What are ‘goods’ under the Consumer Rights Act 2015?

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S 2(8) SGA 2015 provides that ‘“Goods” means any tangible moveable items, but that includes water, gas and electricity if and only if they are put up for supply in a limited volume or set quantity.’
A definition from the Consumer Rights Directive 2011/83/EU may help to shed further light on this.
Art 2(3) provides that ‘‘goods’ means any tangible movable items, with the exception of items sold by way of execution or otherwise by authority of law; water, gas and electricity shall be considered as goods within the meaning of this Directive where they are put up for sale in a limited volume or a set quantity.

The critical point is that the things must be both:
(a) tangible; and
(b) moveable.

The Explanatory notes to the CRA 2015 say that this covers ‘anything physical which you can move’ [para 38].’

Illustration
A car is both tangible and moveable as is a bag of carrots.
An aeroplane is also tangible and moveable.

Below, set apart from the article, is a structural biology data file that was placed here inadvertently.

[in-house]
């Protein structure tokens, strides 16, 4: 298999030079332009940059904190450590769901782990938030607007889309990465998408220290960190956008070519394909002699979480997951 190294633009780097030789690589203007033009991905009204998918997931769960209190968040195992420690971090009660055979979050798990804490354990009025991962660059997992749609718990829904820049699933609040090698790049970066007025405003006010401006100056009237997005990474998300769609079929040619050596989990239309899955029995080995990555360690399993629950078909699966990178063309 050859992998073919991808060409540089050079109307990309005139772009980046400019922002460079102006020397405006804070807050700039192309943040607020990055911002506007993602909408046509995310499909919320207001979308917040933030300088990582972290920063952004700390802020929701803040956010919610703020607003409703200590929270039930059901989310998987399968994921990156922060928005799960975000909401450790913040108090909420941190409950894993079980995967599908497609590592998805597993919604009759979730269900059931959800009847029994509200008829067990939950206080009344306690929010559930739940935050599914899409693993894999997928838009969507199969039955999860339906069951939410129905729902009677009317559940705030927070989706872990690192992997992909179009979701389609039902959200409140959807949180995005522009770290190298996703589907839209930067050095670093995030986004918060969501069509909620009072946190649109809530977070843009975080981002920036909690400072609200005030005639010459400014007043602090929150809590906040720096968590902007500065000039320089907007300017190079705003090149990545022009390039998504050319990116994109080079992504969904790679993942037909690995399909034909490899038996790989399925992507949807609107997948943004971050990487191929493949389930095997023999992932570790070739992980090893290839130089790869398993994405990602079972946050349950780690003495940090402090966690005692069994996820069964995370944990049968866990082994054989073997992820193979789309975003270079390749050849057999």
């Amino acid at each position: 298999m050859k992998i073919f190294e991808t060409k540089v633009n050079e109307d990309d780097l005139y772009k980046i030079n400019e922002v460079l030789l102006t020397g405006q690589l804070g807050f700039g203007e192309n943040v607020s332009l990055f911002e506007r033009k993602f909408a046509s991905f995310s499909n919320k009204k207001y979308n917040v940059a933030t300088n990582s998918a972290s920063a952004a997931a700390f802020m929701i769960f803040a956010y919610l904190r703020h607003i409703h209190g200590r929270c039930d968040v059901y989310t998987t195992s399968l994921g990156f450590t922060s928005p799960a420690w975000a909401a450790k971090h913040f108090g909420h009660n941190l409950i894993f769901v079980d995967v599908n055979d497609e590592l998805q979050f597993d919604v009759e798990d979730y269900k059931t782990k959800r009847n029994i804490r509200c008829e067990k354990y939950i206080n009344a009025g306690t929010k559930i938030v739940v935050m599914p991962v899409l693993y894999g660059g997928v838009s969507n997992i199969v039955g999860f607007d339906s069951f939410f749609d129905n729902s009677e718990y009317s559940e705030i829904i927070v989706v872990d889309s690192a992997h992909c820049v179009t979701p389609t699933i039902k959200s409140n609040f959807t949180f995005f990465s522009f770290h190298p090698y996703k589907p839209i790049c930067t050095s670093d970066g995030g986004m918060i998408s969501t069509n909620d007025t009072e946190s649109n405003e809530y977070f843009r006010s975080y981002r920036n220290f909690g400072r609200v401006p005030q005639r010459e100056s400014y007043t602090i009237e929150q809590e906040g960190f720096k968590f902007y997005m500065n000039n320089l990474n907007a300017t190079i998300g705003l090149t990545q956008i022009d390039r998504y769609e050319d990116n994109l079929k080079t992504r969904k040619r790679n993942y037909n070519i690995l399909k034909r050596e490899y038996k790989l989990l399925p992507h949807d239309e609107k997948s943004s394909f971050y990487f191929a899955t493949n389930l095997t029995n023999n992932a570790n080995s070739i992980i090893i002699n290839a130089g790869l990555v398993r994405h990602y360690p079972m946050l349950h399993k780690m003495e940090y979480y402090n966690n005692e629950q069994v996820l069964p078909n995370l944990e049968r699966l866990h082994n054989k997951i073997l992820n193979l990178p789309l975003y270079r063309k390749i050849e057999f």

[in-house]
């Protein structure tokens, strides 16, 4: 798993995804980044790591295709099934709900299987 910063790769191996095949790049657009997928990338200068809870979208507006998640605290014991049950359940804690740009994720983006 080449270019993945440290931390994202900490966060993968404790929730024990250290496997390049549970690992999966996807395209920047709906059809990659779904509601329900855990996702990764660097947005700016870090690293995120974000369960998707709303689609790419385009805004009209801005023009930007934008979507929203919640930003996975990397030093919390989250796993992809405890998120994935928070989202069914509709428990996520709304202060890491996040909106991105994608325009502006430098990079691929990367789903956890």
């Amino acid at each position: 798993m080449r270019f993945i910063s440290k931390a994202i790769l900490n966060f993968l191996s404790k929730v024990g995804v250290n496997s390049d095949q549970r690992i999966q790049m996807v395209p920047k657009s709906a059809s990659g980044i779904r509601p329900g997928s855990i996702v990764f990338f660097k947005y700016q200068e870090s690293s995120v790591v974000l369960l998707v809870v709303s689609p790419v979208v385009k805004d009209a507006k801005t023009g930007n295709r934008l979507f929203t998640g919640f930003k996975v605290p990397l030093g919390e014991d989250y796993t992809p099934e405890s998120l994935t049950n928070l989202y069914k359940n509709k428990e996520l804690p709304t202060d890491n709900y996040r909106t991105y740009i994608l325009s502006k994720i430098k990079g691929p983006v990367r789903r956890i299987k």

So something that is fixed to land- like a house is not a good within this definition. (See para 38 of the Explanatory notes).

Note that where water , gas and electricity are sold in a limited volume or a set quantity (e.g. gas in a gas cannister) they too can count as goods.

The CRA 2015 has gone for a simpler definition than section 61 of the SGA 1979 which refers to ‘“goods” includes all personal chattels other than things in action and money, and in Scotland all corporeal moveables except money; and in particular “goods” includes emblements, industrial growing crops, and things attached to or forming part of the land which are agreed to be severed before sale or under the contract of sale and includes an undivided share in goods.’

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